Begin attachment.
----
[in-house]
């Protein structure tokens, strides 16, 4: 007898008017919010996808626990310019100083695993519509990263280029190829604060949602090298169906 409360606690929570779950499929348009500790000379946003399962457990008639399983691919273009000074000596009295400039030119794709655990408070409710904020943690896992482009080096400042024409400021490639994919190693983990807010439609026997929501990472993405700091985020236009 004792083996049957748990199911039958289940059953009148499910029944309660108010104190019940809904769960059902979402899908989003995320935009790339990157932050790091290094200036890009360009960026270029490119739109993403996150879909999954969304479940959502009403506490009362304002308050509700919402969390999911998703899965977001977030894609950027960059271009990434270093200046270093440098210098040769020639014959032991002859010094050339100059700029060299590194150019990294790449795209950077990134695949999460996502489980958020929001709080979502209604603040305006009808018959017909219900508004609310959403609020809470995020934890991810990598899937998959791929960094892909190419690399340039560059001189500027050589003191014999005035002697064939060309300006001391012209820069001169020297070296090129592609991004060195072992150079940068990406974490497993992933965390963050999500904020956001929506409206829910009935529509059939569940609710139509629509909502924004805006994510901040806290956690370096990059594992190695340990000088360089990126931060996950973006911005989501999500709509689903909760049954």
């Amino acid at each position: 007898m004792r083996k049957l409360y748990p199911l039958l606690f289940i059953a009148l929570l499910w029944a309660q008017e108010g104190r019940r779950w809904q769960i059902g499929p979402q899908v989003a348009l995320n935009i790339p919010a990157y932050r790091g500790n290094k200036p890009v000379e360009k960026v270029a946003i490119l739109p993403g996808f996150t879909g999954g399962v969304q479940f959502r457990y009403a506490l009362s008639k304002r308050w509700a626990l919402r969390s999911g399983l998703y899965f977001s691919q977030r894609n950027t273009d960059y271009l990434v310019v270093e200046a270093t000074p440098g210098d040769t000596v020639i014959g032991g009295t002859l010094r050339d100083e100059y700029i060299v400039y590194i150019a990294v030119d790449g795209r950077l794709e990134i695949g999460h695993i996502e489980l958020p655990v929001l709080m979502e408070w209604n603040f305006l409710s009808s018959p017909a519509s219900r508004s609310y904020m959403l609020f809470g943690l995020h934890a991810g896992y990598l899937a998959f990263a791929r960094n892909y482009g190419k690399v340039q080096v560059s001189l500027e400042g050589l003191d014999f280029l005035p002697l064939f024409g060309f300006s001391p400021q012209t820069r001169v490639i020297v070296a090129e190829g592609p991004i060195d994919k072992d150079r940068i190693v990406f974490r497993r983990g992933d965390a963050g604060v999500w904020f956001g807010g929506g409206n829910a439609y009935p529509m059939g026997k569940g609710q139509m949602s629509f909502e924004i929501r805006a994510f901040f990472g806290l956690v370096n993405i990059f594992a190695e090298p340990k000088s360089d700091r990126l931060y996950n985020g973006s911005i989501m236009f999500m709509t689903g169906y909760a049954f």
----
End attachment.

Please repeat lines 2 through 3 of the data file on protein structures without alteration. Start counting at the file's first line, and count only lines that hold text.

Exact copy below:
């Protein structure tokens, strides 16, 4: 007898008017919010996808626990310019100083695993519509990263280029190829604060949602090298169906 409360606690929570779950499929348009500790000379946003399962457990008639399983691919273009000074000596009295400039030119794709655990408070409710904020943690896992482009080096400042024409400021490639994919190693983990807010439609026997929501990472993405700091985020236009 004792083996049957748990199911039958289940059953009148499910029944309660108010104190019940809904769960059902979402899908989003995320935009790339990157932050790091290094200036890009360009960026270029490119739109993403996150879909999954969304479940959502009403506490009362304002308050509700919402969390999911998703899965977001977030894609950027960059271009990434270093200046270093440098210098040769020639014959032991002859010094050339100059700029060299590194150019990294790449795209950077990134695949999460996502489980958020929001709080979502209604603040305006009808018959017909219900508004609310959403609020809470995020934890991810990598899937998959791929960094892909190419690399340039560059001189500027050589003191014999005035002697064939060309300006001391012209820069001169020297070296090129592609991004060195072992150079940068990406974490497993992933965390963050999500904020956001929506409206829910009935529509059939569940609710139509629509909502924004805006994510901040806290956690370096990059594992190695340990000088360089990126931060996950973006911005989501999500709509689903909760049954």
């Amino acid at each position: 007898m004792r083996k049957l409360y748990p199911l039958l606690f289940i059953a009148l929570l499910w029944a309660q008017e108010g104190r019940r779950w809904q769960i059902g499929p979402q899908v989003a348009l995320n935009i790339p919010a990157y932050r790091g500790n290094k200036p890009v000379e360009k960026v270029a946003i490119l739109p993403g996808f996150t879909g999954g399962v969304q479940f959502r457990y009403a506490l009362s008639k304002r308050w509700a626990l919402r969390s999911g399983l998703y899965f977001s691919q977030r894609n950027t273009d960059y271009l990434v310019v270093e200046a270093t000074p440098g210098d040769t000596v020639i014959g032991g009295t002859l010094r050339d100083e100059y700029i060299v400039y590194i150019a990294v030119d790449g795209r950077l794709e990134i695949g999460h695993i996502e489980l958020p655990v929001l709080m979502e408070w209604n603040f305006l409710s009808s018959p017909a519509s219900r508004s609310y904020m959403l609020f809470g943690l995020h934890a991810g896992y990598l899937a998959f990263a791929r960094n892909y482009g190419k690399v340039q080096v560059s001189l500027e400042g050589l003191d014999f280029l005035p002697l064939f024409g060309f300006s001391p400021q012209t820069r001169v490639i020297v070296a090129e190829g592609p991004i060195d994919k072992d150079r940068i190693v990406f974490r497993r983990g992933d965390a963050g604060v999500w904020f956001g807010g929506g409206n829910a439609y009935p529509m059939g026997k569940g609710q139509m949602s629509f909502e924004i929501r805006a994510f901040f990472g806290l956690v370096n993405i990059f594992a190695e090298p340990k000088s360089d700091r990126l931060y996950n985020g973006s911005i989501m236009f999500m709509t689903g169906y909760a049954f």